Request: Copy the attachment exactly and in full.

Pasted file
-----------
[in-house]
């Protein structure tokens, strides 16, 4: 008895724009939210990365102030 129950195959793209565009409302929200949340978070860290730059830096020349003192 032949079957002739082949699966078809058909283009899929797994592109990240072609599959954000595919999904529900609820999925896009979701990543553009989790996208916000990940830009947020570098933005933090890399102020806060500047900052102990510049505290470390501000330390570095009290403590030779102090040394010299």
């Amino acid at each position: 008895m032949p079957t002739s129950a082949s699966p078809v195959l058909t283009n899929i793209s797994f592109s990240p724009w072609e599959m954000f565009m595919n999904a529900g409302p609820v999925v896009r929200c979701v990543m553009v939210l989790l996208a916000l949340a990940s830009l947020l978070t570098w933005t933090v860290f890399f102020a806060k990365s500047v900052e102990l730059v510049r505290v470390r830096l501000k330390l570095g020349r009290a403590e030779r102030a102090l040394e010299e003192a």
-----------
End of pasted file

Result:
[in-house]
């Protein structure tokens, strides 16, 4: 008895724009939210990365102030 129950195959793209565009409302929200949340978070860290730059830096020349003192 032949079957002739082949699966078809058909283009899929797994592109990240072609599959954000595919999904529900609820999925896009979701990543553009989790996208916000990940830009947020570098933005933090890399102020806060500047900052102990510049505290470390501000330390570095009290403590030779102090040394010299």
């Amino acid at each position: 008895m032949p079957t002739s129950a082949s699966p078809v195959l058909t283009n899929i793209s797994f592109s990240p724009w072609e599959m954000f565009m595919n999904a529900g409302p609820v999925v896009r929200c979701v990543m553009v939210l989790l996208a916000l949340a990940s830009l947020l978070t570098w933005t933090v860290f890399f102020a806060k990365s500047v900052e102990l730059v510049r505290v470390r830096l501000k330390l570095g020349r009290a403590e030779r102030a102090l040394e010299e003192a």